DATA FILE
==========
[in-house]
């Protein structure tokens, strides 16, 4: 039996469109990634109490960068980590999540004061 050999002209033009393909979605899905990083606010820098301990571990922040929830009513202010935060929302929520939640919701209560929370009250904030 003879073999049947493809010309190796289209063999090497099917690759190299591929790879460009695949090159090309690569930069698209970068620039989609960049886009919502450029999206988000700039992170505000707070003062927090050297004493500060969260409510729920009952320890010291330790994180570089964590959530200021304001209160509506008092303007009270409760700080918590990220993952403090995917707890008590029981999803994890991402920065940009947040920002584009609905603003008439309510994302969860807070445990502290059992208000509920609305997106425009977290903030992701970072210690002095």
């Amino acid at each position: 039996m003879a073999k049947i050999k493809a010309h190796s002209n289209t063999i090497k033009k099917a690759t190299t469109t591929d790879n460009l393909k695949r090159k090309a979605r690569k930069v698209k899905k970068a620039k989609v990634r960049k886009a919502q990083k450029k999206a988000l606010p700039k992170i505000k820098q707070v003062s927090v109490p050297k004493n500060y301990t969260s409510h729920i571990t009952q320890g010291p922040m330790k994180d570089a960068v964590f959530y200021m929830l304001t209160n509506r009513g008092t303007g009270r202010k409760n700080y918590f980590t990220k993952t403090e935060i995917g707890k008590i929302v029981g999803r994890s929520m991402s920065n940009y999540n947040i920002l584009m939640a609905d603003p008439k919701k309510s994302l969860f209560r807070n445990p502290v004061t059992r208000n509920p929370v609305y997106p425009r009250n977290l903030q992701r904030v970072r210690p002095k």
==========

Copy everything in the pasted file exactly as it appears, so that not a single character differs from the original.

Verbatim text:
[in-house]
């Protein structure tokens, strides 16, 4: 039996469109990634109490960068980590999540004061 050999002209033009393909979605899905990083606010820098301990571990922040929830009513202010935060929302929520939640919701209560929370009250904030 003879073999049947493809010309190796289209063999090497099917690759190299591929790879460009695949090159090309690569930069698209970068620039989609960049886009919502450029999206988000700039992170505000707070003062927090050297004493500060969260409510729920009952320890010291330790994180570089964590959530200021304001209160509506008092303007009270409760700080918590990220993952403090995917707890008590029981999803994890991402920065940009947040920002584009609905603003008439309510994302969860807070445990502290059992208000509920609305997106425009977290903030992701970072210690002095």
């Amino acid at each position: 039996m003879a073999k049947i050999k493809a010309h190796s002209n289209t063999i090497k033009k099917a690759t190299t469109t591929d790879n460009l393909k695949r090159k090309a979605r690569k930069v698209k899905k970068a620039k989609v990634r960049k886009a919502q990083k450029k999206a988000l606010p700039k992170i505000k820098q707070v003062s927090v109490p050297k004493n500060y301990t969260s409510h729920i571990t009952q320890g010291p922040m330790k994180d570089a960068v964590f959530y200021m929830l304001t209160n509506r009513g008092t303007g009270r202010k409760n700080y918590f980590t990220k993952t403090e935060i995917g707890k008590i929302v029981g999803r994890s929520m991402s920065n940009y999540n947040i920002l584009m939640a609905d603003p008439k919701k309510s994302l969860f209560r807070n445990p502290v004061t059992r208000n509920p929370v609305y997106p425009r009250n977290l903030q992701r904030v970072r210690p002095k």